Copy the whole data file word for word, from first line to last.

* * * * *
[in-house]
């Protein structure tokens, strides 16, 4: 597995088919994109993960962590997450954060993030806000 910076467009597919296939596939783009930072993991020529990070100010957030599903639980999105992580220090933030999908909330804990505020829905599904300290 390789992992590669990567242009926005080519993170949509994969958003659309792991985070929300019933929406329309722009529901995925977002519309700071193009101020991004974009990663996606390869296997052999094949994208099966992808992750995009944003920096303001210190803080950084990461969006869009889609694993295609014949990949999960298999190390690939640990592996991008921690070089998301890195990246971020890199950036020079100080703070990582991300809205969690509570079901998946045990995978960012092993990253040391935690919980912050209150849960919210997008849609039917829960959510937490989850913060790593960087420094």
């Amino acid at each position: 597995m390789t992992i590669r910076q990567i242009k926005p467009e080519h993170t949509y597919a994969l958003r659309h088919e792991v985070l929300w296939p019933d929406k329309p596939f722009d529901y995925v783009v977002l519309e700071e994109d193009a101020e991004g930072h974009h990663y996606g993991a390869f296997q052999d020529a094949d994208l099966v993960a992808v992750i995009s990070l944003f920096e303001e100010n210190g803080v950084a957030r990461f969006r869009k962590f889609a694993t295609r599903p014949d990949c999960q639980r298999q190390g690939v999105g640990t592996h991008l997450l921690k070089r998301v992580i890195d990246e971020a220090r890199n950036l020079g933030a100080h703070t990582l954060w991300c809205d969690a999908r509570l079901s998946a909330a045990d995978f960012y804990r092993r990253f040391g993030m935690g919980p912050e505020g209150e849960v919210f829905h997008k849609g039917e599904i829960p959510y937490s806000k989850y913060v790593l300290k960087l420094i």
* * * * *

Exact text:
[in-house]
């Protein structure tokens, strides 16, 4: 597995088919994109993960962590997450954060993030806000 910076467009597919296939596939783009930072993991020529990070100010957030599903639980999105992580220090933030999908909330804990505020829905599904300290 390789992992590669990567242009926005080519993170949509994969958003659309792991985070929300019933929406329309722009529901995925977002519309700071193009101020991004974009990663996606390869296997052999094949994208099966992808992750995009944003920096303001210190803080950084990461969006869009889609694993295609014949990949999960298999190390690939640990592996991008921690070089998301890195990246971020890199950036020079100080703070990582991300809205969690509570079901998946045990995978960012092993990253040391935690919980912050209150849960919210997008849609039917829960959510937490989850913060790593960087420094």
């Amino acid at each position: 597995m390789t992992i590669r910076q990567i242009k926005p467009e080519h993170t949509y597919a994969l958003r659309h088919e792991v985070l929300w296939p019933d929406k329309p596939f722009d529901y995925v783009v977002l519309e700071e994109d193009a101020e991004g930072h974009h990663y996606g993991a390869f296997q052999d020529a094949d994208l099966v993960a992808v992750i995009s990070l944003f920096e303001e100010n210190g803080v950084a957030r990461f969006r869009k962590f889609a694993t295609r599903p014949d990949c999960q639980r298999q190390g690939v999105g640990t592996h991008l997450l921690k070089r998301v992580i890195d990246e971020a220090r890199n950036l020079g933030a100080h703070t990582l954060w991300c809205d969690a999908r509570l079901s998946a909330a045990d995978f960012y804990r092993r990253f040391g993030m935690g919980p912050e505020g209150e849960v919210f829905h997008k849609g039917e599904i829960p959510y937490s806000k989850y913060v790593l300290k960087l420094i």